I started a new story - mainly because it wouldn't leave me alone until I wrote some of it down - and then put it on the back burner to simmer while I finish up what I'm working on now. It's a cute mystery, with a snazzy concept. Not my usual baliwick, but I'm open to new ideas.

Oh, and I'm working on new titles for Spectacle and Caldera. In the future, I'll post a list of possible titles for each and see what y'all think.

Now, we return you to your regularly scheduled surfing...

Friday, June 8, 2007

Contest Results

Okay, so the drawing didn't have the resounding success I'd hoped. Maybe the suggested prizes weren't attractive. *shrug* First time for everything, ya know.

Anyway, from the 6 lovely and wonderful unique commenters I've had over the past few days, the winner is...


Don't shoot me. I didn't do the drawing. It was totally blind. I just wrote names on pieces of paper, folded them very tiny, and tossed them to my daughter. All but one of them landed on her chair, and she picked the one paper that ended up on the floor. Alex's name was only in once like everyone else. Honest.

So, thus ends the failed drawing this time around. Maybe the next one will be better. Next time I'll have some other prizes - new fiction maybe or a free proofread of X number of pages. Something.

Alex? I'll talk to you later about your prize. (I promise it won't be a jacket with pretty buckles and it won't be a toaster.)

Thursday, June 7, 2007

Talking to Myself

It occurs to me that when I'm blogging, I'm writing most posts as if I were talking to myself. I talk to myself a lot. (Thank goodness, I never answer myself in a different voice, if ya know what I mean.) I use this blog as a means to brainstorm, to sort things out in my own head, and to figure out what the hell is going on. Sometimes I give myself hell. If I didn't love me, I wouldn't bother. So don't worry too much when I've just upbraided myself for doing something boneheaded. And don't take it personally when I've worded something less than tactfully. When I'm talking to me, I don't mind being tactless and I always forgive myself for my insensitivity.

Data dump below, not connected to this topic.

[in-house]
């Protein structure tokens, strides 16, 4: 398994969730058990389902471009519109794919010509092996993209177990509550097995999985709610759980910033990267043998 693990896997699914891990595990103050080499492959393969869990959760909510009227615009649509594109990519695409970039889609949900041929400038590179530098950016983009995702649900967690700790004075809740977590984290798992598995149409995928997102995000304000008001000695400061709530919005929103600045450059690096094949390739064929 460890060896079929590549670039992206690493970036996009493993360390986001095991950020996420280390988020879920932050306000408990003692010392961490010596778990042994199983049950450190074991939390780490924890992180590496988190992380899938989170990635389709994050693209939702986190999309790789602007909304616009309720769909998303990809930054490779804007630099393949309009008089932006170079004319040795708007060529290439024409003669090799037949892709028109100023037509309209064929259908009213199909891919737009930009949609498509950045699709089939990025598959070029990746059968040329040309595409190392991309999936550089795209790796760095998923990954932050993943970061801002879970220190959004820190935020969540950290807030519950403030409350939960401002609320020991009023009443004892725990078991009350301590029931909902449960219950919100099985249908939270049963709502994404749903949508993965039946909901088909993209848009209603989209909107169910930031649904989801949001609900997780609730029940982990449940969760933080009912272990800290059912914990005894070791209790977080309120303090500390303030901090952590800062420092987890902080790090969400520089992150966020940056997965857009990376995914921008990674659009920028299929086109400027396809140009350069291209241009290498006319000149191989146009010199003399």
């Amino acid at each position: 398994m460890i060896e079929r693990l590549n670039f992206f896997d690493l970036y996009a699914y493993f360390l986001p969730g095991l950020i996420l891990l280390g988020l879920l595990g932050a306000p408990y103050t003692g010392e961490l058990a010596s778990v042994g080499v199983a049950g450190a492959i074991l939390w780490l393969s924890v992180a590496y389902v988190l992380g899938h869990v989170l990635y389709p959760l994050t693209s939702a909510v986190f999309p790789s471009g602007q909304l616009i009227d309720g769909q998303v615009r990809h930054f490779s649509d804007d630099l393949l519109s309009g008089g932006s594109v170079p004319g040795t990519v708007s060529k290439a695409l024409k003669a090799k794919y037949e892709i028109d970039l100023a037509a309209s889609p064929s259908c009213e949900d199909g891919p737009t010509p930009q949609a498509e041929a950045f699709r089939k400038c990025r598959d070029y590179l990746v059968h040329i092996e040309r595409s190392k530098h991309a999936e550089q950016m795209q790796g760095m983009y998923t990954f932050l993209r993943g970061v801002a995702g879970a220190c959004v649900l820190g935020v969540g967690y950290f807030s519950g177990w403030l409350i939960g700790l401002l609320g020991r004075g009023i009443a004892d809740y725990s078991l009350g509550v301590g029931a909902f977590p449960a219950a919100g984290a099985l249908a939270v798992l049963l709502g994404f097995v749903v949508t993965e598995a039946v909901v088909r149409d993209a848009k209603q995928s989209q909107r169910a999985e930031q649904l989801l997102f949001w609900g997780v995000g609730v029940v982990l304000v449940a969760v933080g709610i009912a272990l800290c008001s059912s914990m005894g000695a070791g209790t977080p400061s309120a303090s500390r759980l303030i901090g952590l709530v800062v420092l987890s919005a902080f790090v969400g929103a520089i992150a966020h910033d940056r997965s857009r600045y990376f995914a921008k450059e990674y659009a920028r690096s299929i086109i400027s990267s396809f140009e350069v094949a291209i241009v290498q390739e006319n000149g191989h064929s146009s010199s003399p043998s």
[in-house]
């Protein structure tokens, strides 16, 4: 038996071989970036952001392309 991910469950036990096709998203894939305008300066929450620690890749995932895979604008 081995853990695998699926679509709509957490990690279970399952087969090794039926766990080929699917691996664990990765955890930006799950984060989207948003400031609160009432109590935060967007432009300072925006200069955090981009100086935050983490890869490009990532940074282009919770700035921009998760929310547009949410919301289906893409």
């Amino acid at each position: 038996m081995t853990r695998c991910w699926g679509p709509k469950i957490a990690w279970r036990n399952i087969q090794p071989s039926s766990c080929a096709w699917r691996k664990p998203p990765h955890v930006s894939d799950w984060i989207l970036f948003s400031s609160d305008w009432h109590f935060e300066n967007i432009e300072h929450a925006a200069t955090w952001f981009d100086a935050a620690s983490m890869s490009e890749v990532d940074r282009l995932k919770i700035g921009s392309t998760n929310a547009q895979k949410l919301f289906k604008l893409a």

This blog is just a glimpse into the mind of an unpublished (to date) writer - the trials, the heartaches, the little triumphs. I hope somewhere along the way, someone will stumble across this space and find a measure of kinship and comraderie. That they will read something I have written and it will make this lonely writing life a smidgen better.

I know I've made my own life a little better by writing it.

Selling Out

Since I started this whole writing adventure, I've thought about the phrase 'selling out'. As some of you may know, I'm a huge fan of Ayn Rand. Somewhere I read a quote from her (which I am unable to locate at this time) which said something to the effect of "You can't write crap in the hopes that it will catapult you to the point where you can write a great novel."

Those are my words, but the sentiment is correct. To me, that would be the ultimate sell-out.

Selling out, IMO, is ditching your integrity and writing something that goes against your beliefs just to get published. Like if I wrote a pro-environmentalism book or a pro-collectivism book. I look at it this way: Both of those philosophies might be popular and get me published, but by the time I finally got around to writing what I really believe, my credibility would be shot to hell. (And I'd spend the whole time hating myself for writing that crap.)